A week ago I took my son on a little road trip for the weekend. We didn’t go very far, we spent the weekend Geocaching in the Montgomery area, and staying at my parents house. On Sunday we took my parents along and headed northeast to Wetumpka to find some geocaches there. The last stop of the afternoon was at historic Fort Toulouse/Fort Jackson at the place where the Coosa and Tallapoosa rivers join to form the Alabama River.
I visited Fort Toulouse several times as a child, including camping there at least once, but I haven’t been back in at least 25 years. I even spent my teen years in Wetumpka after my parents moved there to “live in the country” in 1982, but Fort Toulouse is one of those places that locals forget after a while because there is nothing “exciting” to do there.
Fort Toulouse was first built by French settlers in 1717, then later rebuilt in the 1800’s by the U.S. Government as Fort Jackson after the Creek Indians surrendered to Gen. Andrew Jackson here in 1814, who later became President Andrew Jackson. The Creek Indians have lived in this area since approximately 400 A.D. and Spanish explorer Hernando DeSoto is believed to have passed through here in 1540 also.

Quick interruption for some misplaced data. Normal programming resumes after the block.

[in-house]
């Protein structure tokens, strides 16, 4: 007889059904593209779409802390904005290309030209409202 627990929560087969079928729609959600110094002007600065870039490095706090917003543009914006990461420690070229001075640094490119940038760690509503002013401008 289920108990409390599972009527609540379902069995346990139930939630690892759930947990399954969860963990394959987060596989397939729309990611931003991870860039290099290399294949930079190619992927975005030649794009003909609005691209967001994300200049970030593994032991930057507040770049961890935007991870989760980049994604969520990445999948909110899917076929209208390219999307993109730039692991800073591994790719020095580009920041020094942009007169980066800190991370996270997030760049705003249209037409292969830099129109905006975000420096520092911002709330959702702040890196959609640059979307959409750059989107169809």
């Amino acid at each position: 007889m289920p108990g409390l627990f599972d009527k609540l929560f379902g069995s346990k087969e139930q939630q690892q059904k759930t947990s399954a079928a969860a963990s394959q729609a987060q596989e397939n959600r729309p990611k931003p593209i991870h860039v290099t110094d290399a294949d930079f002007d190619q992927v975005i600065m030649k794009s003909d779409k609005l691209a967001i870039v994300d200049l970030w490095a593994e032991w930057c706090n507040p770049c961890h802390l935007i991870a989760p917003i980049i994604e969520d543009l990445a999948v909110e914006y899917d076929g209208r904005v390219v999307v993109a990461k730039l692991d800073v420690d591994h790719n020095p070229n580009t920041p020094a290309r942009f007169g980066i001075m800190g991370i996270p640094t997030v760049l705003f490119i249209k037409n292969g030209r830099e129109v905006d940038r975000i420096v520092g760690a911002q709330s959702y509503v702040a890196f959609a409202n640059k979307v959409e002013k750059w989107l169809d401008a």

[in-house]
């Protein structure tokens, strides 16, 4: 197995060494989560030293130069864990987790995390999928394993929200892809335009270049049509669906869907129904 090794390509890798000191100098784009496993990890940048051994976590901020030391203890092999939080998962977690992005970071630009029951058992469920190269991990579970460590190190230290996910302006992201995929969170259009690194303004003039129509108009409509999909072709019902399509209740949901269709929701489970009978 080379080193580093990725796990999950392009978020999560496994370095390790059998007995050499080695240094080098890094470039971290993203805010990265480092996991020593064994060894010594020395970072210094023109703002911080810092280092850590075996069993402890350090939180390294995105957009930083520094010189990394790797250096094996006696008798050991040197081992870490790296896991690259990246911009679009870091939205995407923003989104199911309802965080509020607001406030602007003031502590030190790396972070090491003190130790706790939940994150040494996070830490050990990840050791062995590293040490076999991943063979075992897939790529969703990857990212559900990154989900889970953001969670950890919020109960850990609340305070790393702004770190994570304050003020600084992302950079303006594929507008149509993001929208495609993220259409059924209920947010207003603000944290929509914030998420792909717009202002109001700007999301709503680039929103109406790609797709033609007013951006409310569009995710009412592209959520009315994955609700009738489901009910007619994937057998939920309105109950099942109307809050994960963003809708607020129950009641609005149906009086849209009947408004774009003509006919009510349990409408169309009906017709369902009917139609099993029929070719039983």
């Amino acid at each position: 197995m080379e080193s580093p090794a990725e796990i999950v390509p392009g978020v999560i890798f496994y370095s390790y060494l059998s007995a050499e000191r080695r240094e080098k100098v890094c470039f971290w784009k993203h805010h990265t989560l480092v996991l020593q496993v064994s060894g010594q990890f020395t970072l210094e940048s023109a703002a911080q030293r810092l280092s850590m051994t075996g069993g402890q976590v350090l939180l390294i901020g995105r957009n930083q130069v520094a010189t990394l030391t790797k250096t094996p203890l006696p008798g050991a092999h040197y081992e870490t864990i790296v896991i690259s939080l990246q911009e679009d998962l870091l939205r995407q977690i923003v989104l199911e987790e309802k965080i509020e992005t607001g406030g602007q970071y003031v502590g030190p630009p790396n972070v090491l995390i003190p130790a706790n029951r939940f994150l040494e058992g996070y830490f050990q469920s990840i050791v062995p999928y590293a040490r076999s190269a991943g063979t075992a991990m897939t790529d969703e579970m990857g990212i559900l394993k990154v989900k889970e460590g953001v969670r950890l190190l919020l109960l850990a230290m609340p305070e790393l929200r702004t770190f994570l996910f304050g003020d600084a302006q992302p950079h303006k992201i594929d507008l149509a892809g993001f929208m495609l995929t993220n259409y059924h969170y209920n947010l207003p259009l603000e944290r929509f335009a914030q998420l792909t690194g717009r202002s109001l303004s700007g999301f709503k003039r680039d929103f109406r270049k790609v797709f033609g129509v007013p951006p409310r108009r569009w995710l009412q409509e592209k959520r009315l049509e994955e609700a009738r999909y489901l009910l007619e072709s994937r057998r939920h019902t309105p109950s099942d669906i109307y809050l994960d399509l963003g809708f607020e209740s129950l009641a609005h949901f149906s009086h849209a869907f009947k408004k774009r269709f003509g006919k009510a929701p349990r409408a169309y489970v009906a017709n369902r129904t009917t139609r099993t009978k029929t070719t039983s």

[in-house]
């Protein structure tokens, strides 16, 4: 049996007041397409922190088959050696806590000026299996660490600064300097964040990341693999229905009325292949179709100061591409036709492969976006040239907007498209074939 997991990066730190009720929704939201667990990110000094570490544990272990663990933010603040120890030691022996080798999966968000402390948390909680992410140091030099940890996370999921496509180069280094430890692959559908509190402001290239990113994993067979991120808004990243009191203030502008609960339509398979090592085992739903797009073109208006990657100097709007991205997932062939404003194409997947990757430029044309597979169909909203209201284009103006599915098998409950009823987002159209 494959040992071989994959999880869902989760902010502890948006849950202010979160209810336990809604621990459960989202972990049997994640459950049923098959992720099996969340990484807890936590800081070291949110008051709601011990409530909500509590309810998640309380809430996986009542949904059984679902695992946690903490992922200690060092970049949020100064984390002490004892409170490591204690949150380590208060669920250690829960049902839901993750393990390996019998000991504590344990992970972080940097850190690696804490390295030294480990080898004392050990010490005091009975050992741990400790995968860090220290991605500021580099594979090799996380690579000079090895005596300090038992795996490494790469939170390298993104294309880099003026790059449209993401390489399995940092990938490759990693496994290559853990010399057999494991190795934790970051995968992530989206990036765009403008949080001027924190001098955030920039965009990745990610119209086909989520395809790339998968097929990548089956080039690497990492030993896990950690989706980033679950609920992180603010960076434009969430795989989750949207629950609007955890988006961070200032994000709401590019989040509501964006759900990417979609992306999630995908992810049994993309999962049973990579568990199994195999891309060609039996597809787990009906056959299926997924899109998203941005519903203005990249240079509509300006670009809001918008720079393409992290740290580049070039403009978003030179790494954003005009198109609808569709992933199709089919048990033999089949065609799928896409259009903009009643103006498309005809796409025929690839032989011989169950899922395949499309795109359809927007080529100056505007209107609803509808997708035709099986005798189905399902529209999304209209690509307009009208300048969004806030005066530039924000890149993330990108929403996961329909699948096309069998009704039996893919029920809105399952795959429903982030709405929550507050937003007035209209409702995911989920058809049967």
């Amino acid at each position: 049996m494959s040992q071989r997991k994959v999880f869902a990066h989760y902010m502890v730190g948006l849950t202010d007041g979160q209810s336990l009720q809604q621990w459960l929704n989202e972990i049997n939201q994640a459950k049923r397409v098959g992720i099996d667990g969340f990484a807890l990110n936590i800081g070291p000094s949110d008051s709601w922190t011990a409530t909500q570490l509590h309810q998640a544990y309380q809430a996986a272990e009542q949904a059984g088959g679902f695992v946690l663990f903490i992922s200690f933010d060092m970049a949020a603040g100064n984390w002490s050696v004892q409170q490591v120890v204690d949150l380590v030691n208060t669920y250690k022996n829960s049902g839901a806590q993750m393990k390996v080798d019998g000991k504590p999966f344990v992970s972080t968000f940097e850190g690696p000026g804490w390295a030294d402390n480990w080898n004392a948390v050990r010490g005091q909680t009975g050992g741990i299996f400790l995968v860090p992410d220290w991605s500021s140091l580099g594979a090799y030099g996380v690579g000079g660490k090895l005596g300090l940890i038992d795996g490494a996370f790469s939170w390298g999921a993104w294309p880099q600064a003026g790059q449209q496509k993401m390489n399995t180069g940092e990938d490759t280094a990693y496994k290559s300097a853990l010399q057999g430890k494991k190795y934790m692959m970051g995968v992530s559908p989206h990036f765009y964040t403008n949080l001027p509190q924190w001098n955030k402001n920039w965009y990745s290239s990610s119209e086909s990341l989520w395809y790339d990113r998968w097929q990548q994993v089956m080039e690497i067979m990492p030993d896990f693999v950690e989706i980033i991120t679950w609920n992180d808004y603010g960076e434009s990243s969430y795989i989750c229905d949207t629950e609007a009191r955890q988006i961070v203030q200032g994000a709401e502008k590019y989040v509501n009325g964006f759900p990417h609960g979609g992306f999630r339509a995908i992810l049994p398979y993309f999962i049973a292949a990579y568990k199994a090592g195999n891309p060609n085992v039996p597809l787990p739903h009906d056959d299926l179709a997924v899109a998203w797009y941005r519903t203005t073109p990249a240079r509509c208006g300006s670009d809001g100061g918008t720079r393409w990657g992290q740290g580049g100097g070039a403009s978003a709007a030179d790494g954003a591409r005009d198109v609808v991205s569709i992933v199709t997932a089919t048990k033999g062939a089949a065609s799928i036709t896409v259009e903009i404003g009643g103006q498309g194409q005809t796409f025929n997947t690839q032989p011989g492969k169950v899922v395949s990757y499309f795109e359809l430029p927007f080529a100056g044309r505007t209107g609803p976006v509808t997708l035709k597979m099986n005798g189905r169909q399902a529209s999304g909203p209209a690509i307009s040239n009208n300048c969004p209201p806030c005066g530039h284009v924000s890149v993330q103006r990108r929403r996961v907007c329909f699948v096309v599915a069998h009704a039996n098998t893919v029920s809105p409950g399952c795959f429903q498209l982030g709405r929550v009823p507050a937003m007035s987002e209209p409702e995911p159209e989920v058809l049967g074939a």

In recent years it is more famous for it’s movie role as the location for the village of Spectre in the 2004 movie Big Fish. As we were walking back through the park from finding a geocache, I realized we were walking in the field used in a scene in the movie, and noticed the moon rising over the trees to the east at 3:00pm, and thought it might make a nice photo so I snapped a quick one. It turned out pretty well considering the lack of planning or thought that went into it, and it is now my computer desktop background image for a while. It really is one of those naturally beautiful parks where you can just feel the history, and I hope to be able to go back alone with time to take more photos. I’ve included several desktop-sized versions of this shot below for anyone who may want to use it, just click on your size and the photo will display, then right-click on it and click “Set as Desktop Background”. All I ask is that if you use it on another website please give credit and a link. Of course I took some of my “normal” SOTS photos while in the Montgomery area also, I’ll be posting those over the next week or two. Stay tuned.